Take a look at the chyron in the image above. “Why Criticism Of Trump Emboldens His Supporters”.
The banner makes a bold claim. Is it every little criticism of Trump that emboldens his supporters? Is that what’s really going on with the constant digging in and rejecting of the media’s message? Or is there something being overlooked in the claim?
The answer shouldn’t surprise you. The chyron’s claim misses the point. There is a deep divide between the American media and the American people, but it is not something that is unique to Trump supporters, nor is it something that can be explained away as simply “They don’t like us because we criticize Trump.”
The idea that the media is the enemy is not new. It’s a tale as old as time. However, for the sake of keeping this column from getting too far into the weeds, let’s just go back 20 years or so – 1998.
A sexual relationship between Bill Clinton and Monica Lewinski comes to light. Clinton’s past sexual antics are somewhat known, but this one is pretty big. The media is all over it, to the point where it is visibly frustrating the Clintons and their allies. They begin to blame a “vast right-wing conspiracy,” and believed the media’s response to the scandal was out of a puritanical obsession with sex.
Republicans, meanwhile, felt they couldn’t catch a break during the years George W. Bush years. Daily reminders of the wars in Iraq and Afghanistan, seemingly hourly body counts, and a constant stream of criticism further alienated them. The media seemed more obsessed with opposing Bush at every turn, unlike the previous administration, where they held Clinton’s feet to the fire only during a major scandal that was originally broken by a conservative journalist – Matt Drudge. Had it not been for him, would they have even covered it?
Regardless, the mood shifted once again when Barack Obama was elected. Obama himself went on a months-long tirade against Fox News, and his administration seized the phone records of nearly two dozen Associated Press reporters. Fox News reporter James Rosen was labeled a “criminal co-conspirator” regarding a 2009 leak of information related to North Korea. Despite all of this, however, media outlets seemed more focused on Obama’s opposition than Obama himself.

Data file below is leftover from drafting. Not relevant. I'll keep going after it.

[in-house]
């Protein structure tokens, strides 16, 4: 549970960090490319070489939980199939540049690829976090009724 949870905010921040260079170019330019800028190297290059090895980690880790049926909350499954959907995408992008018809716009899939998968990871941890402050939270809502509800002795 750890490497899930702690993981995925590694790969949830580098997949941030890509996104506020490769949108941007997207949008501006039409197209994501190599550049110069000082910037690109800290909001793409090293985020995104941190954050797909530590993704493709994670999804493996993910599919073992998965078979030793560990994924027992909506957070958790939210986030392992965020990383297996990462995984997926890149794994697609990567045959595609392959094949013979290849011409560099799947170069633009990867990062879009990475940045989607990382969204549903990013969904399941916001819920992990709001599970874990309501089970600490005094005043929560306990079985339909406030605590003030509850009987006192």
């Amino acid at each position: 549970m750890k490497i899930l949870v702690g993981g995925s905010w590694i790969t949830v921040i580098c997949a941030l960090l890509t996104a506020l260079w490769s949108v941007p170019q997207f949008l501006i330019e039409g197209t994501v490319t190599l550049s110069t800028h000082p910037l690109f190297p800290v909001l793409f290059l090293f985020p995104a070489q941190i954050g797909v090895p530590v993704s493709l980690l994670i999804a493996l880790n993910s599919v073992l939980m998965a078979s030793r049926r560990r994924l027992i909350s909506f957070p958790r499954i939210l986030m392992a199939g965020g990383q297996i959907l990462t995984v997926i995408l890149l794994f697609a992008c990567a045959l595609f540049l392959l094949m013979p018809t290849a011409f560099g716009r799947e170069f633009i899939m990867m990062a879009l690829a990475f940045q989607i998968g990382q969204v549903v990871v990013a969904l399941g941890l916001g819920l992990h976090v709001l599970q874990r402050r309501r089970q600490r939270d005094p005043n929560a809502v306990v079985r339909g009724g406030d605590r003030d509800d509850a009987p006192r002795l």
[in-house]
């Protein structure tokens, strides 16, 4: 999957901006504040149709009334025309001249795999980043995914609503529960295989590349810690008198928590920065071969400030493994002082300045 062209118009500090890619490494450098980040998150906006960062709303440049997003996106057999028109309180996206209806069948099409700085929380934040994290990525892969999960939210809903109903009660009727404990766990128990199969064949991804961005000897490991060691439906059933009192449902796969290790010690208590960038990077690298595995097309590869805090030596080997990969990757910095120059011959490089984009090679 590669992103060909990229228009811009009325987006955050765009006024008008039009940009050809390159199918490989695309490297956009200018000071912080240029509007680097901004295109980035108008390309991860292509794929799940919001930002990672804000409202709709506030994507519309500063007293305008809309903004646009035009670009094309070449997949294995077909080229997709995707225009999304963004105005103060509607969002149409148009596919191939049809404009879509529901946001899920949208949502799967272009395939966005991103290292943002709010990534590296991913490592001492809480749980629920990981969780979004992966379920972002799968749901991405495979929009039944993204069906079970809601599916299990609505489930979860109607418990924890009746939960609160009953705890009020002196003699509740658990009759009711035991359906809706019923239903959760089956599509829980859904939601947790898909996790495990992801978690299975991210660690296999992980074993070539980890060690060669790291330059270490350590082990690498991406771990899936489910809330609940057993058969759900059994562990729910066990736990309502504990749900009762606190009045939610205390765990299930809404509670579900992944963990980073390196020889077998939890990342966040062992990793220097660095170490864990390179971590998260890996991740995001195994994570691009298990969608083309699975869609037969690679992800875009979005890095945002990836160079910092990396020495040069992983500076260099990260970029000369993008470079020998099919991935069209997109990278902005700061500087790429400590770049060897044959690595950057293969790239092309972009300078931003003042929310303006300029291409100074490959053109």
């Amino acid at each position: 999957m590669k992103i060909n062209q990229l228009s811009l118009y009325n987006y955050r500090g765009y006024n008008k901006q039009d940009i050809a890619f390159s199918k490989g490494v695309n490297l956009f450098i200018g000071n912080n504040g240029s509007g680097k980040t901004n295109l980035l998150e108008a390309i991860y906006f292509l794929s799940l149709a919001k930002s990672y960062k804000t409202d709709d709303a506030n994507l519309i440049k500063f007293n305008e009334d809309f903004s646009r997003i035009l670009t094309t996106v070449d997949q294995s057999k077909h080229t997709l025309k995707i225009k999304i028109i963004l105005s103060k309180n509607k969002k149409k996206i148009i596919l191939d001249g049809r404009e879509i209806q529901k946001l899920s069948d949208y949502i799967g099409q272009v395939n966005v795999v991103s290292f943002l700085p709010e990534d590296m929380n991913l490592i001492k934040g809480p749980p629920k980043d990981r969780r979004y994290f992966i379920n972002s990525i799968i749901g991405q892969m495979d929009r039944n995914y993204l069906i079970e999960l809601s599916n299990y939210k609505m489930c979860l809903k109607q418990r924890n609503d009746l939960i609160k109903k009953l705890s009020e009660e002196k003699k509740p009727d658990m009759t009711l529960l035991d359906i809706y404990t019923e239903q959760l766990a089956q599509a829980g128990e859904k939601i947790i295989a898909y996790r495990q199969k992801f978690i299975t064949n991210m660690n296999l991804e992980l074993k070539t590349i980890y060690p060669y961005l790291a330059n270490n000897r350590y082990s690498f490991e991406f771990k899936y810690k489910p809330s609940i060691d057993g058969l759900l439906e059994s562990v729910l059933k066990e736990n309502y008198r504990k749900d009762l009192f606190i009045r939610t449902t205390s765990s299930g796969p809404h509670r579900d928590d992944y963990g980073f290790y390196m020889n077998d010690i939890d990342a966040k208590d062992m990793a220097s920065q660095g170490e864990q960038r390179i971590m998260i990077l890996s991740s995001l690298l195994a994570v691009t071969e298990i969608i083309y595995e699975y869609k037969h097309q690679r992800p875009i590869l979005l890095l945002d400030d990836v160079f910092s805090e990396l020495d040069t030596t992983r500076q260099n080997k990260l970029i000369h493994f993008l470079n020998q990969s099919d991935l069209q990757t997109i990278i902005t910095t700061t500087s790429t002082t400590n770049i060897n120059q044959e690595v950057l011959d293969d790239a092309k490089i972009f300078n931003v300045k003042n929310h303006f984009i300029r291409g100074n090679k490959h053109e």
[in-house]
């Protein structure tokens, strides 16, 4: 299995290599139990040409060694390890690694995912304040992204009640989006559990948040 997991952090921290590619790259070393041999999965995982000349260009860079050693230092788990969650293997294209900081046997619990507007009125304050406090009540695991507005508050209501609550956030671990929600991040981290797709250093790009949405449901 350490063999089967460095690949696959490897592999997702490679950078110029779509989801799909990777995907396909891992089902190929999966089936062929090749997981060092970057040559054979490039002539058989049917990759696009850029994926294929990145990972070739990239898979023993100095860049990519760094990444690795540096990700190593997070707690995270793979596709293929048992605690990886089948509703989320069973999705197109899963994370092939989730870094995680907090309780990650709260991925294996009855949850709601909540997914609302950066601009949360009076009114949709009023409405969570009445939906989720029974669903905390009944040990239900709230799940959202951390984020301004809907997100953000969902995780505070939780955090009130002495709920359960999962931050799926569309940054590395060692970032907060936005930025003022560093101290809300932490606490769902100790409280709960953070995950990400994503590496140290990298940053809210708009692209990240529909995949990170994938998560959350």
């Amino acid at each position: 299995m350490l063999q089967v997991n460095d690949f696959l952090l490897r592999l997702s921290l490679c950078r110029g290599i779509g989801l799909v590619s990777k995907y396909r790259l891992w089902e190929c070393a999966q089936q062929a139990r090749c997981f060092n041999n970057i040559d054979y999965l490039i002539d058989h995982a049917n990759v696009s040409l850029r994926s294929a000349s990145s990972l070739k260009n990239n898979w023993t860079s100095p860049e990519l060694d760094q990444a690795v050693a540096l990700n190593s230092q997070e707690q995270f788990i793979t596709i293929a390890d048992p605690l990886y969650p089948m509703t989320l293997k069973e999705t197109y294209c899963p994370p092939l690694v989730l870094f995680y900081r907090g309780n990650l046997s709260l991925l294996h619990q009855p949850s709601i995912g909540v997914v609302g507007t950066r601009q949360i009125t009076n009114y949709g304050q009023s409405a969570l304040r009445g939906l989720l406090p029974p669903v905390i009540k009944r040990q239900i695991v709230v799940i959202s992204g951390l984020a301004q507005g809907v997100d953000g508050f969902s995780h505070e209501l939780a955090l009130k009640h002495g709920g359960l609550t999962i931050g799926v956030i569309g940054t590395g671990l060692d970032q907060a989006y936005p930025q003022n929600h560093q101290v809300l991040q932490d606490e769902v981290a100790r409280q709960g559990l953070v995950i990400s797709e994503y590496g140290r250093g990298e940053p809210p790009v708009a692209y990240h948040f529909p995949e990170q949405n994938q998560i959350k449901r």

Is it any wonder, given the evidence above, that people might not trust the media when the media can’t even be consistent in how it covers presidential administrations?
Reporters and journalists like Stelter point to Trump attacking the media and Trump supporters not believing the criticisms of Trump as the reason there is so little public trust in the media, but the fact of the matter is that this problem is decades in the making.
The diagnosis is correct: People don’t trust the media. Polling shows this.
However, the symptoms are wrong. The fact that Trump has told people not to trust the media isn’t what’s causing it. Trump’s talking points are all based on what his supporters already believe. They already had no trust or faith in the media, and it’s because the media has a major problem in how it treats the different parties.
The media has become reactive to Trump. Every story has a Trump angle. Every political issue is somehow related to Trump or his allies. There are other stories out there, but they don’t get any breathing room because all of the Trump headlines choke them out. And when narratives are built and then destroyed by an inconvenient fact (like when a crying little girl goes viral for being separated from her mother and it turns out literally every fact of that story is wrong), the media ignores it, saying essentially that the spirit of the story is still true.
It is insulting to Trump voters. Not just supporters, but people who voted for him without believing in everything he said. The media is essentially saying that they know better and that it’s your fault that you don’t trust them. They refuse to accept their own part in all this. And that is why the problem won’t get any better anytime soon.